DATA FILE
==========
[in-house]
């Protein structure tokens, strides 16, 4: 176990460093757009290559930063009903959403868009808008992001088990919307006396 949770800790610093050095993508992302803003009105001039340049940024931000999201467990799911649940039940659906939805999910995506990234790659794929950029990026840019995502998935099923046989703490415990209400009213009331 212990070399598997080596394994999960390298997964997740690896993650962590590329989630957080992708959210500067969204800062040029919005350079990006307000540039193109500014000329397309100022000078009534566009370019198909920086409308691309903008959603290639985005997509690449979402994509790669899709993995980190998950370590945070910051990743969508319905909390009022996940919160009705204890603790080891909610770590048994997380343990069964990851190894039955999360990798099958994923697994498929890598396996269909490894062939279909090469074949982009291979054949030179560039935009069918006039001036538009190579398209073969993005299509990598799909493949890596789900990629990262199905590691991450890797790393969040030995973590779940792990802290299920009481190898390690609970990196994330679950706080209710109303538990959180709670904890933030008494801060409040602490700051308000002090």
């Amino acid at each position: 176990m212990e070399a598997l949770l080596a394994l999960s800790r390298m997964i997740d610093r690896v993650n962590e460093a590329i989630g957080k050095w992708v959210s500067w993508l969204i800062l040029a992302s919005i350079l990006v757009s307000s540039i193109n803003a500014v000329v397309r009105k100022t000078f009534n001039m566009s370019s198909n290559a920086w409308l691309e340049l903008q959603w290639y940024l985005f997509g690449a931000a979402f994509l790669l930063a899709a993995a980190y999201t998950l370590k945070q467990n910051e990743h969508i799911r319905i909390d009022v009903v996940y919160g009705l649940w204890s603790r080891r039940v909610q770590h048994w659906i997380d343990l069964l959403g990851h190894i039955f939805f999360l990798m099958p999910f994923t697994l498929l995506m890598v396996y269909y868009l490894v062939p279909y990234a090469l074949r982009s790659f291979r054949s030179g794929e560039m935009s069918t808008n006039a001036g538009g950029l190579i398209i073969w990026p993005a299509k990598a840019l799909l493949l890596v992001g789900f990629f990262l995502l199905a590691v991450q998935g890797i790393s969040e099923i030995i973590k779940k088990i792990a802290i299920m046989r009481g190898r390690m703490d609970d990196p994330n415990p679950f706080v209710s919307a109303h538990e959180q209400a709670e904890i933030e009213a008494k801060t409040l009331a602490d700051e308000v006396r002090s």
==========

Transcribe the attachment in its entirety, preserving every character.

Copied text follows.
[in-house]
């Protein structure tokens, strides 16, 4: 176990460093757009290559930063009903959403868009808008992001088990919307006396 949770800790610093050095993508992302803003009105001039340049940024931000999201467990799911649940039940659906939805999910995506990234790659794929950029990026840019995502998935099923046989703490415990209400009213009331 212990070399598997080596394994999960390298997964997740690896993650962590590329989630957080992708959210500067969204800062040029919005350079990006307000540039193109500014000329397309100022000078009534566009370019198909920086409308691309903008959603290639985005997509690449979402994509790669899709993995980190998950370590945070910051990743969508319905909390009022996940919160009705204890603790080891909610770590048994997380343990069964990851190894039955999360990798099958994923697994498929890598396996269909490894062939279909090469074949982009291979054949030179560039935009069918006039001036538009190579398209073969993005299509990598799909493949890596789900990629990262199905590691991450890797790393969040030995973590779940792990802290299920009481190898390690609970990196994330679950706080209710109303538990959180709670904890933030008494801060409040602490700051308000002090």
């Amino acid at each position: 176990m212990e070399a598997l949770l080596a394994l999960s800790r390298m997964i997740d610093r690896v993650n962590e460093a590329i989630g957080k050095w992708v959210s500067w993508l969204i800062l040029a992302s919005i350079l990006v757009s307000s540039i193109n803003a500014v000329v397309r009105k100022t000078f009534n001039m566009s370019s198909n290559a920086w409308l691309e340049l903008q959603w290639y940024l985005f997509g690449a931000a979402f994509l790669l930063a899709a993995a980190y999201t998950l370590k945070q467990n910051e990743h969508i799911r319905i909390d009022v009903v996940y919160g009705l649940w204890s603790r080891r039940v909610q770590h048994w659906i997380d343990l069964l959403g990851h190894i039955f939805f999360l990798m099958p999910f994923t697994l498929l995506m890598v396996y269909y868009l490894v062939p279909y990234a090469l074949r982009s790659f291979r054949s030179g794929e560039m935009s069918t808008n006039a001036g538009g950029l190579i398209i073969w990026p993005a299509k990598a840019l799909l493949l890596v992001g789900f990629f990262l995502l199905a590691v991450q998935g890797i790393s969040e099923i030995i973590k779940k088990i792990a802290i299920m046989r009481g190898r390690m703490d609970d990196p994330n415990p679950f706080v209710s919307a109303h538990e959180q209400a709670e904890i933030e009213a008494k801060t409040l009331a602490d700051e308000v006396r002090s």